Clothing Business May Be Right Fit for RFID
By George Anderson
The only thing standing in the way of widespread adoption of radio frequency identification (RFID) technology in the clothing industry is the cost of tags, according to Wilfried Kanzok of Metro Group’s Kaufhof Warenhaus business.
Mr. Kanzok said that his company’s test of RFID at two of its Gerry Webber women’s clothing stores over the past two years has found that the technology improves the speed and accuracy on the receiving end while making it significantly better at maintaining and tracking stock.
On the supply chain side, Mr. Kanzok said the company is now able to log in goods without having to open boxes to confirm contents. The result is products are moving through distribution centers and to stores at a much more rapid rate. The company has achieved tag rates of up to 160 per second and hopes to eventually improve to 500 tags.
One of the biggest issues facing the company on the sales floor has been having the right merchandise on shelf. A study in Germany, said Mr. Kanzok, found that 15 to 20 percent of clothing sales are lost because the right size is not available to consumers when they are ready to buy.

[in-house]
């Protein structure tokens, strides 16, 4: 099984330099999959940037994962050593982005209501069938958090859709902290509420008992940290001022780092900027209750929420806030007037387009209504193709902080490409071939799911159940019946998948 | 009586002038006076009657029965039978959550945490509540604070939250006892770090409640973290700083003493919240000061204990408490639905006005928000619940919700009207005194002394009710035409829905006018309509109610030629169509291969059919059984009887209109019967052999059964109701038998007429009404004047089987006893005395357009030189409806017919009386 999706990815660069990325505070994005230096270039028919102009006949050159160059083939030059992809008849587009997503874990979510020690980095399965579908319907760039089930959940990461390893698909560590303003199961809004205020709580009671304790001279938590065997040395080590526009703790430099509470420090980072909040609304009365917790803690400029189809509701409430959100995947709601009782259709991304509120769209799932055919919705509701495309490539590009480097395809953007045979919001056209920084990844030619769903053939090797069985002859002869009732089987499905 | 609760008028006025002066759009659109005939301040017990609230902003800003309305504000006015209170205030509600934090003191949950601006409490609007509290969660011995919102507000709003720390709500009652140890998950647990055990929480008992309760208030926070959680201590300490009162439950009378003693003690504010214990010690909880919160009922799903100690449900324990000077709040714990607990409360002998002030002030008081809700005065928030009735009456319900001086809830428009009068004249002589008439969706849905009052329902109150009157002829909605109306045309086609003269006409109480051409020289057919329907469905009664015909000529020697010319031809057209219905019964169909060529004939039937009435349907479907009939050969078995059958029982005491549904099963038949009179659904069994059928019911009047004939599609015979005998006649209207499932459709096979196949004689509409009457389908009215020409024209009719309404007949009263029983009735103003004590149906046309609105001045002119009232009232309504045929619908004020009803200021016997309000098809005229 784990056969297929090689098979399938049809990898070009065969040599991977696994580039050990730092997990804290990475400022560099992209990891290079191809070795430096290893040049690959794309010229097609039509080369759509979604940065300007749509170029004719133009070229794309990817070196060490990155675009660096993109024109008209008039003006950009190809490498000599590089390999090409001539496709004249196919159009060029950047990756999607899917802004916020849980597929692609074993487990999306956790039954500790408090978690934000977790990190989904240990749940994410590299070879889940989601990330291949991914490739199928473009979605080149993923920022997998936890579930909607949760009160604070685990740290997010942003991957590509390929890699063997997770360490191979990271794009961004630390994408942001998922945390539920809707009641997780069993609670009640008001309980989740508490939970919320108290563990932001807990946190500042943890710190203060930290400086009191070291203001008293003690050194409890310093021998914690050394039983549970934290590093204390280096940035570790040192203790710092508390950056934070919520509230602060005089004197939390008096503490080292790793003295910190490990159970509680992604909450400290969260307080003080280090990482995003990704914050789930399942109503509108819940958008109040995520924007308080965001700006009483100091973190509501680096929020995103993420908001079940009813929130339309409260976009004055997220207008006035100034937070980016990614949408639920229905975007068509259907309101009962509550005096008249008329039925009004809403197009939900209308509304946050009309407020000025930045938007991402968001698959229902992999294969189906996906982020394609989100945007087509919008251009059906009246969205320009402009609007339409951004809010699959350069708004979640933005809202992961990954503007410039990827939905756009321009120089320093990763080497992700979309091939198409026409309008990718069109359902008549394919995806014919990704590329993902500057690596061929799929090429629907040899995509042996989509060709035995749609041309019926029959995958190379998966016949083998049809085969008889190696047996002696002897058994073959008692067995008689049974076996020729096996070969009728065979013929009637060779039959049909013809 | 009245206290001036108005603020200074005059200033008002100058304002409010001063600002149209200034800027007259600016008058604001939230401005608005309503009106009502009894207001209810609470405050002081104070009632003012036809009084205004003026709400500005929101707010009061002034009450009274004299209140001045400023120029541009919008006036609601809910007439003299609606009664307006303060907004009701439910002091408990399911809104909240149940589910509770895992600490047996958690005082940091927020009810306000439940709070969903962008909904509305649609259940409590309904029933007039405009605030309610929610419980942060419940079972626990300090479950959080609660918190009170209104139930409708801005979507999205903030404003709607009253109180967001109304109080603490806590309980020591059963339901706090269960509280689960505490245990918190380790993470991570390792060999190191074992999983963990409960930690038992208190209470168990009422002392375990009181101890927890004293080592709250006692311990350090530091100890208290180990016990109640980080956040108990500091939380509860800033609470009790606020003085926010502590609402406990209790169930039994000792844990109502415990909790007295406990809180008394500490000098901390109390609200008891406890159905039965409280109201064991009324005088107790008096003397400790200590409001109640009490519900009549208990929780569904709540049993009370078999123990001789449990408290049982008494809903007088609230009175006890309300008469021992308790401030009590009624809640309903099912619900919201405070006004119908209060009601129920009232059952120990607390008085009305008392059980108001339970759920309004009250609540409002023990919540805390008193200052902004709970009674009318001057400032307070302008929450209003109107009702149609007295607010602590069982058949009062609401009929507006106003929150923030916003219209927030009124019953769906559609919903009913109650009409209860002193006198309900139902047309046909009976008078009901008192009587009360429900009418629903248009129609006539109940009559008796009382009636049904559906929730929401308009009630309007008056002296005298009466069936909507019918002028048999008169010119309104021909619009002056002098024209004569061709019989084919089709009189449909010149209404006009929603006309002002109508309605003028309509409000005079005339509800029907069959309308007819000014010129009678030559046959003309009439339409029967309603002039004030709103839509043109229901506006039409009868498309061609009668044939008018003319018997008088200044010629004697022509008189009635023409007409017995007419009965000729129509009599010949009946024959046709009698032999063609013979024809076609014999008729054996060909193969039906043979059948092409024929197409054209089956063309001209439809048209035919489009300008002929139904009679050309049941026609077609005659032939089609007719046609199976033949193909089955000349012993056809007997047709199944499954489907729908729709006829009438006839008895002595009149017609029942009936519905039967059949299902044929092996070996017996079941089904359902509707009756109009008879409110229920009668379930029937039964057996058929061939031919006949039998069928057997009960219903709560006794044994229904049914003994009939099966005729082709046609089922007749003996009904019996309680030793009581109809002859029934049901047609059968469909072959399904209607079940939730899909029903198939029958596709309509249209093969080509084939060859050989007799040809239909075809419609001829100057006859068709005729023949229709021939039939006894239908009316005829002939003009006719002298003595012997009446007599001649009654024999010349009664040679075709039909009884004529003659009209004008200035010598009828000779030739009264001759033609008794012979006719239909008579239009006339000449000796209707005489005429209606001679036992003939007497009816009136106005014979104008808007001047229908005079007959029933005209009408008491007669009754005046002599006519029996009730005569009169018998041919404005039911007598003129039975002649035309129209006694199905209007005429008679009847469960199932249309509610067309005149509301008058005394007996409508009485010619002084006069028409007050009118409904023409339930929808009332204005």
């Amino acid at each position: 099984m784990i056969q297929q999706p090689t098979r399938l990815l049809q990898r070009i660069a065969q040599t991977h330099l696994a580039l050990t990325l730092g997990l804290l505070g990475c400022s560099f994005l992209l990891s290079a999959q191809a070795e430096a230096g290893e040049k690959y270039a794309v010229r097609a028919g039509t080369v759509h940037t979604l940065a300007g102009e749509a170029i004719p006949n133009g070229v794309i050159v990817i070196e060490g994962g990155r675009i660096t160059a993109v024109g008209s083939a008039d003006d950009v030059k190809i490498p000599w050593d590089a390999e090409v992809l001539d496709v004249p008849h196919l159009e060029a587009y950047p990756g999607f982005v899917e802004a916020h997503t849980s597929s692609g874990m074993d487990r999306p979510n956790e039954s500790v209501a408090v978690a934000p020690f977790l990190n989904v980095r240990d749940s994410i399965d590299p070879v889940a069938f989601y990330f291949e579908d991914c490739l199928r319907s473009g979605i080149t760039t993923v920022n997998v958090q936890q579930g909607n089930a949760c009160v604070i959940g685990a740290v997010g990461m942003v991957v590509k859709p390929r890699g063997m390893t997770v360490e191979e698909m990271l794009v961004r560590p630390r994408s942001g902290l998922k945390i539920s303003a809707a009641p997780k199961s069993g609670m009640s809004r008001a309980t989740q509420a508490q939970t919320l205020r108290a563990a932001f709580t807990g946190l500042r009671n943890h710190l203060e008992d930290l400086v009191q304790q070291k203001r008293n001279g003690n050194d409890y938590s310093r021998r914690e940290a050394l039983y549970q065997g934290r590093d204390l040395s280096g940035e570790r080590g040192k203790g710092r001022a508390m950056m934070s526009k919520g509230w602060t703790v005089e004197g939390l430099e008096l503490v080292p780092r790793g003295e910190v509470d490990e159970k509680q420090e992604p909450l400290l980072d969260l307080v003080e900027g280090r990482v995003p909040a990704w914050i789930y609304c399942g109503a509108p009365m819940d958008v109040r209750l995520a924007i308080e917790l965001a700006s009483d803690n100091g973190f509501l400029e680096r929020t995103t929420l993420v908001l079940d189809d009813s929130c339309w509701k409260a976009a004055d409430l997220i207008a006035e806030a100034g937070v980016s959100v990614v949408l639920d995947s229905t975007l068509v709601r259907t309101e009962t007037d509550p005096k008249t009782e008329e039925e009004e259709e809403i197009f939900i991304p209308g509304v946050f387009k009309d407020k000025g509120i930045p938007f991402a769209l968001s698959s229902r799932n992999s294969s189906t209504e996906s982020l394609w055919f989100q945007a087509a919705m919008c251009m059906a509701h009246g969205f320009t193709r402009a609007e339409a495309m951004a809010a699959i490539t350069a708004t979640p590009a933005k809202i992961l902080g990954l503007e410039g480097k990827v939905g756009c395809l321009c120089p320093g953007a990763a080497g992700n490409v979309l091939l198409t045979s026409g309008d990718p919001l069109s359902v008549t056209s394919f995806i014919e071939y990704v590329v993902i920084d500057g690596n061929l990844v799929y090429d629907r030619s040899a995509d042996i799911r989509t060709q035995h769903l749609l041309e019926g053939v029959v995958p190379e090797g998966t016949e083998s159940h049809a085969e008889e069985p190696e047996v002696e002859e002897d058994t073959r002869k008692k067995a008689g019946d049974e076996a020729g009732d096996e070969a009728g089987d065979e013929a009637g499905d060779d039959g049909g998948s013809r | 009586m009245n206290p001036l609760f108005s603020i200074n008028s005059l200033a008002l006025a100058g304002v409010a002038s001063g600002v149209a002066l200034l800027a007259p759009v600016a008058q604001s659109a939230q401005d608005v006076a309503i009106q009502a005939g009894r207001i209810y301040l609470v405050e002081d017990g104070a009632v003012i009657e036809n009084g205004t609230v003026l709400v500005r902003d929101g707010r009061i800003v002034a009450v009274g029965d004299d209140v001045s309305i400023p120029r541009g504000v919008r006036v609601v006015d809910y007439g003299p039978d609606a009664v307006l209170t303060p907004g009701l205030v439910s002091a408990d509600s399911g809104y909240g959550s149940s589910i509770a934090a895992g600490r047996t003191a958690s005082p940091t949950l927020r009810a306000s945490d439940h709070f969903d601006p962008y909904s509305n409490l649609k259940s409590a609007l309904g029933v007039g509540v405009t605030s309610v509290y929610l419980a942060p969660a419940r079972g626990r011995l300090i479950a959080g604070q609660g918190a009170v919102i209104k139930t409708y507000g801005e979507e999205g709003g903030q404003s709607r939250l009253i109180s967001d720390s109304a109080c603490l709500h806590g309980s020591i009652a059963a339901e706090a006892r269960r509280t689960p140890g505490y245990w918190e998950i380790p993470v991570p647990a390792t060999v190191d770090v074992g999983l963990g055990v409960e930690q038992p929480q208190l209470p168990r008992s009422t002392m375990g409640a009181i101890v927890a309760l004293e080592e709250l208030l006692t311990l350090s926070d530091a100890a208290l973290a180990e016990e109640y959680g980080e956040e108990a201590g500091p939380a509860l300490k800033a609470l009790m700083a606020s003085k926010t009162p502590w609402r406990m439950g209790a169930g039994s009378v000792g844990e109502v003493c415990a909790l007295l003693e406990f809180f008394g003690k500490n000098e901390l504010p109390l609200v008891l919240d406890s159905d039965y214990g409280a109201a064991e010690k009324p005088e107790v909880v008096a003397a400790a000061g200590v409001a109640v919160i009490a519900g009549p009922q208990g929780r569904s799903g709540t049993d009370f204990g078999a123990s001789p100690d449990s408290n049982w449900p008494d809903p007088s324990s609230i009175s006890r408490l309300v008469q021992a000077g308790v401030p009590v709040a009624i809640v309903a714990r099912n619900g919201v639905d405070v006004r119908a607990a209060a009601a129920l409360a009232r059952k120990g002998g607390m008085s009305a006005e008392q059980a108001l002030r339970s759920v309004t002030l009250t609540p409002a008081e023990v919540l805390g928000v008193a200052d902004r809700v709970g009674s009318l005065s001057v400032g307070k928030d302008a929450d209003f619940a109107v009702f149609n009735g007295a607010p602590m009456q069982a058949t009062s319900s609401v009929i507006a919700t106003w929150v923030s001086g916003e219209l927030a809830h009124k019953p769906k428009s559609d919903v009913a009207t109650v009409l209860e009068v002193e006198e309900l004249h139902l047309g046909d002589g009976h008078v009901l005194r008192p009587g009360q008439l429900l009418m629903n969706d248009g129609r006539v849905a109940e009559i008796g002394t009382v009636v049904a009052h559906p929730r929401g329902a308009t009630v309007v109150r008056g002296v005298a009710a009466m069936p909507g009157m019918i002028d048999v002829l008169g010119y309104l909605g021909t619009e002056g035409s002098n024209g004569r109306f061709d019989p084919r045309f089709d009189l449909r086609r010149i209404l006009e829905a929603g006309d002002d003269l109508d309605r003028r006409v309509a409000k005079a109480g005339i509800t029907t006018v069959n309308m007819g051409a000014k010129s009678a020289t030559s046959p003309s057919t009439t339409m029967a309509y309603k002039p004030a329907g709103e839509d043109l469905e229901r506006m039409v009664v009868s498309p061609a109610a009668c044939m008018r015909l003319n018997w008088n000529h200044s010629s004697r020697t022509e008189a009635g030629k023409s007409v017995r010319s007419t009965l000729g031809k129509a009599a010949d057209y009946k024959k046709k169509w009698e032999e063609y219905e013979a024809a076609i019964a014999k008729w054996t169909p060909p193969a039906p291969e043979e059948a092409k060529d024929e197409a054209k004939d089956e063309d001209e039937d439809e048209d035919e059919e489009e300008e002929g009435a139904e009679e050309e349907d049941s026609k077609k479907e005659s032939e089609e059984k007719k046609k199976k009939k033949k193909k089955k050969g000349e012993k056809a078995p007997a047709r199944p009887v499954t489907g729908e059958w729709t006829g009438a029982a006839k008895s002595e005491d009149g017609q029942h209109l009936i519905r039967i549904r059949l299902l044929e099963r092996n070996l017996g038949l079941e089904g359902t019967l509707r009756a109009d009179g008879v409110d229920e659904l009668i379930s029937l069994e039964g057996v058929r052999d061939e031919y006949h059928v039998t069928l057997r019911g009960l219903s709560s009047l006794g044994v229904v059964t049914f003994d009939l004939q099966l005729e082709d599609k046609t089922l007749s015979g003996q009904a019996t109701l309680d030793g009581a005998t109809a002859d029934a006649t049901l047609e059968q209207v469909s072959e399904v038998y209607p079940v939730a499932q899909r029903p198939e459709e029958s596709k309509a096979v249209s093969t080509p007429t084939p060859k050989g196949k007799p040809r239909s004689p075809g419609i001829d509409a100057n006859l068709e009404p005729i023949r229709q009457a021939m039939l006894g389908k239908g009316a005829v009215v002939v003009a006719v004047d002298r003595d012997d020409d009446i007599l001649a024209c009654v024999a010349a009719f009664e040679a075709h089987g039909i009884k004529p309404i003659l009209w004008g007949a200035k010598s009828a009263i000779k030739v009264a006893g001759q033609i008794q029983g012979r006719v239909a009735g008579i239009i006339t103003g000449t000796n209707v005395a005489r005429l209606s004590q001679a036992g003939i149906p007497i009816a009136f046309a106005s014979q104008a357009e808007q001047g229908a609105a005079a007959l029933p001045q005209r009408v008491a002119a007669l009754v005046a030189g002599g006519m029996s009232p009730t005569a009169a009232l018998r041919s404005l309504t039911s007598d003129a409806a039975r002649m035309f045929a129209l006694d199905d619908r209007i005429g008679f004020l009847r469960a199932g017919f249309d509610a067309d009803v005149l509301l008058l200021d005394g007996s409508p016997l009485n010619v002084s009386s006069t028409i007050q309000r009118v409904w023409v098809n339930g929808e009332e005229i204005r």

According to a report on the RFID Journal web site, cost remains the major stumbling block for Kaufhof Warenhaus and others in the clothing retail business.
“We are selling 70 million textile items per year,” said Mr. Kanzok. “At 20 cents per tag, it will cost us an additional $14 million to tag every item, so we need to find $14 million in savings or additional sales to justify the cost.”
Mr. Kanzok believes that the cost per tag will need to fall to 10 cents before retailers jump on the RFID bandwagon.
Moderator’s Comment: What sector(s) of retailing do you expect will make use of RFID on a widespread basis first? Why? Are there other impediments to
widespread adoption of RFID in addition to tag cost? –
George Anderson – Moderator